Good news for consumers as lower inflation forecasts reduce risks of interest rate increases

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Maura Feddersen | Economist | PwC’s Strategy&mail me


With a unanimous decision, members of the Monetary Policy Committee (MPC) of the South African Reserve Bank (SARB) voted on 17 January to keep interest rates unchanged, in line with analyst expectations. This follows an interest rate hike of 25 basis points (bps) in November 2018, which brought the repo and prime lending rates to 6.75% and 10.25%, respectively.

Amidst a downward revision of oil price expectations, milder expected food price inflation and a stronger exchange rate, the SARB now expects headline inflation to average 4.8% and 5.3% in 2019 and 2020, down from November’s estimations of 5.5% and 5.4%, respectively. Furthermore, the peak in headline inflation that was predicted for the third quarter of this year at 5.6% has now moved out to the first quarter of 2020, according to new SARB estimations.

After Brent crude oil prices retreated for much of the fourth quarter of last year, the SARB revised down its expectations of oil prices across the forecast period. Brent crude prices are now expected to average $62 per barrel in 2019 and $65 per barrel in 2020 and 2021, around $10 lower than anticipated in November. Revised oil prices, which contribute to lower domestic fuel prices, benefit the inflation outlook by relieving supply side pressures.

Risks to the inflation outlook, however, are moderately to the upside, and include rising electricity and water tariffs, rising domestic food prices in the outer years of the forecast horizon, emerging markets risk-off sentiment, a global economic growth slowdown and volatile oil prices.

Additionally, the SARB revised its expectations of the degree of monetary policy tightening required to assure price stability. While in November the Quarterly Projection Model (QPM), a broad policy guideline, suggested three increases of 25 bps each before the end of 2020, the QPM now suggests only one increase of 25 bps before the end of 2021. As a result, the repo and prime lending rates would only rise to 7% and 10.5%, respectively, by 2021.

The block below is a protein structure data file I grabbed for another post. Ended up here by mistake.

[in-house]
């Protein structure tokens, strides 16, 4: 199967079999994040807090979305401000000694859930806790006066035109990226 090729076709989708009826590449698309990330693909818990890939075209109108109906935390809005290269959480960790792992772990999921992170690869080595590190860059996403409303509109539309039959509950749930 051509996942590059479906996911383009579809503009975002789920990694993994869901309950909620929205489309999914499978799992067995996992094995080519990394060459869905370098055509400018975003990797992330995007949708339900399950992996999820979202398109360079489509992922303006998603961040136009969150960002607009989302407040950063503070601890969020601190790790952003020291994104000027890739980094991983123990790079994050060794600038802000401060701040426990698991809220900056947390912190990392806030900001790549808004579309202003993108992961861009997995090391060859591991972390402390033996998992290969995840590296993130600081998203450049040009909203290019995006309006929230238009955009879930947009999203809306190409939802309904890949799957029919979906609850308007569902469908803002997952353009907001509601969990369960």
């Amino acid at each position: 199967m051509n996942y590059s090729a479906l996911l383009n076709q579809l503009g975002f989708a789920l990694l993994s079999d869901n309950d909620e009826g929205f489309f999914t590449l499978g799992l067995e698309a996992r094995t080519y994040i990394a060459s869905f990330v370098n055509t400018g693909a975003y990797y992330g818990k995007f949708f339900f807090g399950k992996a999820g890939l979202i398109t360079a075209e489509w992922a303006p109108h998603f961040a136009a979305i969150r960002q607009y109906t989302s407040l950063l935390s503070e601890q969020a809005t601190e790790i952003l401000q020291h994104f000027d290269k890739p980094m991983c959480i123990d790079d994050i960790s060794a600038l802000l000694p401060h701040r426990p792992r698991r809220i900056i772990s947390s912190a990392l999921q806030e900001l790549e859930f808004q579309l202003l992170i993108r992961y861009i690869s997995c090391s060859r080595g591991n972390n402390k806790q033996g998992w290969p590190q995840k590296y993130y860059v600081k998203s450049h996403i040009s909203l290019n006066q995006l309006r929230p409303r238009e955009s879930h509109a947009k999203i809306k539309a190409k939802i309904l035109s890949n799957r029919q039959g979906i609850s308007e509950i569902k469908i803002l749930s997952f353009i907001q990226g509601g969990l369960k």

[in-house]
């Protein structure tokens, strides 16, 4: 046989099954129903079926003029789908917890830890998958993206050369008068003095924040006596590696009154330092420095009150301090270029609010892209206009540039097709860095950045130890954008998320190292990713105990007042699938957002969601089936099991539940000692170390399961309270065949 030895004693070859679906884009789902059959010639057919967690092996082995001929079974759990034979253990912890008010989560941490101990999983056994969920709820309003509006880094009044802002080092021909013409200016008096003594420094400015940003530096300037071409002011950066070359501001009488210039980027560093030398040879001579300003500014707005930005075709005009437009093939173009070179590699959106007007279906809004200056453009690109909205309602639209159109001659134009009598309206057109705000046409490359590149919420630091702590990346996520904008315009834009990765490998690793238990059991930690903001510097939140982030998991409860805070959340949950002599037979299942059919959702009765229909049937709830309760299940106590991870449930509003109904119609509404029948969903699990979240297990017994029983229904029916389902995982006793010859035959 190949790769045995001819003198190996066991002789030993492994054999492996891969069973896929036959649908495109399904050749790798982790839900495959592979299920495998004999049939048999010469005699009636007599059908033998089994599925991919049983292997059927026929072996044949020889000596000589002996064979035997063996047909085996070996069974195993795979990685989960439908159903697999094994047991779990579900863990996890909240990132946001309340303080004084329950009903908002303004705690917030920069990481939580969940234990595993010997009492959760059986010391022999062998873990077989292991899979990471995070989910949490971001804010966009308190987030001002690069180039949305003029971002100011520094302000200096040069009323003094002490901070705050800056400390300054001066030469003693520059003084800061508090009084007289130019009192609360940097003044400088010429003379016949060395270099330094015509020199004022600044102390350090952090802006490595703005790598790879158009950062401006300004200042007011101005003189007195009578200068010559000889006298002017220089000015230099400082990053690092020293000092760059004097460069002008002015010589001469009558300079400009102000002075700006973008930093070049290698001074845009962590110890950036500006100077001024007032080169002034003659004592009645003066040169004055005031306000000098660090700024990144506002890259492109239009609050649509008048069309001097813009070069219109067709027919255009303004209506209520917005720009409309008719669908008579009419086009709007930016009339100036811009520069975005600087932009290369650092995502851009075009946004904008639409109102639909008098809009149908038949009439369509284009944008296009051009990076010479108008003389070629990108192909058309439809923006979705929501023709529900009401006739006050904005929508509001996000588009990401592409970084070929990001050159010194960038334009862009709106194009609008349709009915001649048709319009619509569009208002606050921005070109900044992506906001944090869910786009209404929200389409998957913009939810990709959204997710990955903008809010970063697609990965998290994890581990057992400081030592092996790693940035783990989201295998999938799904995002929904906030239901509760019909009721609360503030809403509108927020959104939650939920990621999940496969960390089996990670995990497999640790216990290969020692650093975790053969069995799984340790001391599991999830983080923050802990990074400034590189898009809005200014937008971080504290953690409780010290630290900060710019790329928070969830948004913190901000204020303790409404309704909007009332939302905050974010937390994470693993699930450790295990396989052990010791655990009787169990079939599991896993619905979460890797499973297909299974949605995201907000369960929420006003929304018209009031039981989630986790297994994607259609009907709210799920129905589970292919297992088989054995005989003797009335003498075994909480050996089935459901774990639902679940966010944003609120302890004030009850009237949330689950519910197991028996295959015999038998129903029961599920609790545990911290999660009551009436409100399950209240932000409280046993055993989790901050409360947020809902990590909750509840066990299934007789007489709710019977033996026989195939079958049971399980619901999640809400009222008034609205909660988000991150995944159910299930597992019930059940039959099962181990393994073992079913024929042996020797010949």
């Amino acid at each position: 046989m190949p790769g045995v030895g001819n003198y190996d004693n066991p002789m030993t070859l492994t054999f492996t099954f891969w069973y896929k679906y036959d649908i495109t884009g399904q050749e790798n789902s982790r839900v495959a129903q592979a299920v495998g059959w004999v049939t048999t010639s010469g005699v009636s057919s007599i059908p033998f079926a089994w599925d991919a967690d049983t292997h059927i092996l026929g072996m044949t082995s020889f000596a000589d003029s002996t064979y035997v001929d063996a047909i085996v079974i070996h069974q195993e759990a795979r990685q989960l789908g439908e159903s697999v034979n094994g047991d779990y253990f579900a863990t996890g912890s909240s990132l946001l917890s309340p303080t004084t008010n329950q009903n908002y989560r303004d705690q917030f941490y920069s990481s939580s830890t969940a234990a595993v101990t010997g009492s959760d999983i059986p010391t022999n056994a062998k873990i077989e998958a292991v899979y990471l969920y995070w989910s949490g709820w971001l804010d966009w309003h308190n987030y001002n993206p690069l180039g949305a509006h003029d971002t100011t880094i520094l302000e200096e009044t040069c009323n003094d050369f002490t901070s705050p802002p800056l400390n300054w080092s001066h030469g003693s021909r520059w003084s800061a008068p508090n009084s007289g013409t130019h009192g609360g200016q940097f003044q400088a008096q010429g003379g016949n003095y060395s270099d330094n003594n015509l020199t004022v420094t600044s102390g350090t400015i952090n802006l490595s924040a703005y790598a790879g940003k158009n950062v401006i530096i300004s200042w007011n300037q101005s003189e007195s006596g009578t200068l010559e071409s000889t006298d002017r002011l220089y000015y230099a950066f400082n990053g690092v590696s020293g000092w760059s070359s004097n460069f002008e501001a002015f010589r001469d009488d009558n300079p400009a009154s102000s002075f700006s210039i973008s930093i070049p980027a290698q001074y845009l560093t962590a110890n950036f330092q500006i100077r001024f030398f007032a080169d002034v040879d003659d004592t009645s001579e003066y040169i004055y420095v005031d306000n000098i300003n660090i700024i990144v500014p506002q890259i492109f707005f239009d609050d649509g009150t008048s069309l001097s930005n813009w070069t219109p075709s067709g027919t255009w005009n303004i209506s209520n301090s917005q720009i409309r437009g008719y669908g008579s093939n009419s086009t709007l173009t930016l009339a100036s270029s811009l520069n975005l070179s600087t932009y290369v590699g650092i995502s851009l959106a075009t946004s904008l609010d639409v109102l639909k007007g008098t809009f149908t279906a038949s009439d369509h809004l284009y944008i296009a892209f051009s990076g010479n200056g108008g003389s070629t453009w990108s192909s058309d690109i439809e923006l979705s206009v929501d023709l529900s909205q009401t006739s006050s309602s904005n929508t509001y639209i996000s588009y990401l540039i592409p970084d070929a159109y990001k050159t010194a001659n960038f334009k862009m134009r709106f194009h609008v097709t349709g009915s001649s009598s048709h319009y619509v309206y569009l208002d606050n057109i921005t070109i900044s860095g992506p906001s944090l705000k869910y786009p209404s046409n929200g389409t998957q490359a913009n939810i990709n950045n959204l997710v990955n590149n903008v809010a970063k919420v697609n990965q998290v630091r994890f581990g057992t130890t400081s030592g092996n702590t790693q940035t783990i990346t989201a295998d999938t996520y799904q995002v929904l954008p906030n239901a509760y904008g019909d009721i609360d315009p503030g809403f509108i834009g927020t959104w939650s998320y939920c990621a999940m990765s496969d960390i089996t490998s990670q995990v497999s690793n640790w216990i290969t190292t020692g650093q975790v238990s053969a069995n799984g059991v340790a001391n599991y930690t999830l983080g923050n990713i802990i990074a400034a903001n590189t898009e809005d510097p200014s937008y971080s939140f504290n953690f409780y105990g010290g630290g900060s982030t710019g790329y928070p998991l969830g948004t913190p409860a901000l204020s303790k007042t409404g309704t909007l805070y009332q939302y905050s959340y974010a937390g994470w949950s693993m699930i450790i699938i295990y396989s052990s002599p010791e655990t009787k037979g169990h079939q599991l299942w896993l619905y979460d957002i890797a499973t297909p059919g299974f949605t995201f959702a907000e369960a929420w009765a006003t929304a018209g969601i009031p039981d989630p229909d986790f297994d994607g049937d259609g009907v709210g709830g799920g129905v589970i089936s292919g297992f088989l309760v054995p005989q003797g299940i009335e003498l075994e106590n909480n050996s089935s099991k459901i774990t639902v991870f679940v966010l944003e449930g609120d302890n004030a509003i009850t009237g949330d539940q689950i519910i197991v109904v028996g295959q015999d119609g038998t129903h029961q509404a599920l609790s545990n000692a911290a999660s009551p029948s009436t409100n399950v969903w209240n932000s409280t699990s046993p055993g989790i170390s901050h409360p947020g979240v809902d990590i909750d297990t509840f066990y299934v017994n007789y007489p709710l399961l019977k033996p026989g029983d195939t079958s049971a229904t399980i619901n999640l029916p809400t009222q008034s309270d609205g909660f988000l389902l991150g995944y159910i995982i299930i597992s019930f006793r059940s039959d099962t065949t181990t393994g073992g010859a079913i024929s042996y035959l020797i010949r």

While the QPM is revised every two months, the current milder interest rate stance expected by the SARB bodes well for South Africans facing high debt-repayment costs. The improvements in the inflation outlook also play an important role in improving consumers’ purchasing power, especially helping lower-income consumers who are most exposed to changes in price levels.

Repo rate forecast based on Quarterly Projection Model, November 2018

Source: SARB Quarterly Projection Model, November 2018

Repo rate forecast based on Quarterly Projection Model, January 2018

Source: SARB Quarterly Projection Model, January 2019

While the inflation and interest rate outlook have eased, economic growth concerns prevail. The SARB revised down its expectations for economic growth in 2019 to 1.7%, from 1.9% in November last year. Expected growth in 2020 of 2% remained unchanged.

Several risks to the growth outlook remain elevated; in particular, concerns around electricity supply shortages. Weak business and consumer confidence furthermore weigh on fixed investment and curtail the potential for faster economic growth.

International volatility also poses a threat to domestic economic growth, with ongoing trade tensions between the United States and China, Brexit uncertainty and the threat of emerging markets risk spill-over adding to domestic growth concerns.

The MPC convenes again in March to decide a suitable interest rate stance that anchors inflation near the midpoint of the target range at 4.5%, thereby ensuring price stability in the interests of balanced and sustainable economic growth. Unless key risks to the inflation outlook materialise, the MPC is likely to take a similar stance in March and keep interest rates on hold.


 

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